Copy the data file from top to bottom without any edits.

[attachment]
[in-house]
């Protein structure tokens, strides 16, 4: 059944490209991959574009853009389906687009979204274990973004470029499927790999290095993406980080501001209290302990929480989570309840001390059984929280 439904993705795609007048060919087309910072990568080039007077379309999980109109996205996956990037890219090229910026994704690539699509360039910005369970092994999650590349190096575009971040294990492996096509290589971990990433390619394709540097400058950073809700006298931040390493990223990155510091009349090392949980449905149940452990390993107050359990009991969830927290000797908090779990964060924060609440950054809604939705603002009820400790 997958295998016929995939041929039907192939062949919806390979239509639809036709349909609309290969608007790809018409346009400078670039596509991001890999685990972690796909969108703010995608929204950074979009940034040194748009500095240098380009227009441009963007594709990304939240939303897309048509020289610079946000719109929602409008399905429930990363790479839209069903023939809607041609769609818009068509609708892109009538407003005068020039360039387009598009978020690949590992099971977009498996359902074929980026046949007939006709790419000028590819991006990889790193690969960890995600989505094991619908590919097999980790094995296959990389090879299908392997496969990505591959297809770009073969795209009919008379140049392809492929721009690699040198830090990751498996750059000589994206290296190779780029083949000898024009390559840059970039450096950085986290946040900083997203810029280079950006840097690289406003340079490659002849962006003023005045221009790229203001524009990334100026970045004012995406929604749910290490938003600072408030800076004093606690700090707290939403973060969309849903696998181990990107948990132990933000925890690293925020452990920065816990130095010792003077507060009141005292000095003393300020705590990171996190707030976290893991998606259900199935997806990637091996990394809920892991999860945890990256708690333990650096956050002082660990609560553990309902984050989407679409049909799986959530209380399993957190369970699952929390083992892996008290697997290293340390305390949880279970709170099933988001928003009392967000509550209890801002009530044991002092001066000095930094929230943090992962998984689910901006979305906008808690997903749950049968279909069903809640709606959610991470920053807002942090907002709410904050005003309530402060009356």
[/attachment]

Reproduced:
[in-house]
């Protein structure tokens, strides 16, 4: 059944490209991959574009853009389906687009979204274990973004470029499927790999290095993406980080501001209290302990929480989570309840001390059984929280 439904993705795609007048060919087309910072990568080039007077379309999980109109996205996956990037890219090229910026994704690539699509360039910005369970092994999650590349190096575009971040294990492996096509290589971990990433390619394709540097400058950073809700006298931040390493990223990155510091009349090392949980449905149940452990390993107050359990009991969830927290000797908090779990964060924060609440950054809604939705603002009820400790 997958295998016929995939041929039907192939062949919806390979239509639809036709349909609309290969608007790809018409346009400078670039596509991001890999685990972690796909969108703010995608929204950074979009940034040194748009500095240098380009227009441009963007594709990304939240939303897309048509020289610079946000719109929602409008399905429930990363790479839209069903023939809607041609769609818009068509609708892109009538407003005068020039360039387009598009978020690949590992099971977009498996359902074929980026046949007939006709790419000028590819991006990889790193690969960890995600989505094991619908590919097999980790094995296959990389090879299908392997496969990505591959297809770009073969795209009919008379140049392809492929721009690699040198830090990751498996750059000589994206290296190779780029083949000898024009390559840059970039450096950085986290946040900083997203810029280079950006840097690289406003340079490659002849962006003023005045221009790229203001524009990334100026970045004012995406929604749910290490938003600072408030800076004093606690700090707290939403973060969309849903696998181990990107948990132990933000925890690293925020452990920065816990130095010792003077507060009141005292000095003393300020705590990171996190707030976290893991998606259900199935997806990637091996990394809920892991999860945890990256708690333990650096956050002082660990609560553990309902984050989407679409049909799986959530209380399993957190369970699952929390083992892996008290697997290293340390305390949880279970709170099933988001928003009392967000509550209890801002009530044991002092001066000095930094929230943090992962998984689910901006979305906008808690997903749950049968279909069903809640709606959610991470920053807002942090907002709410904050005003309530402060009356």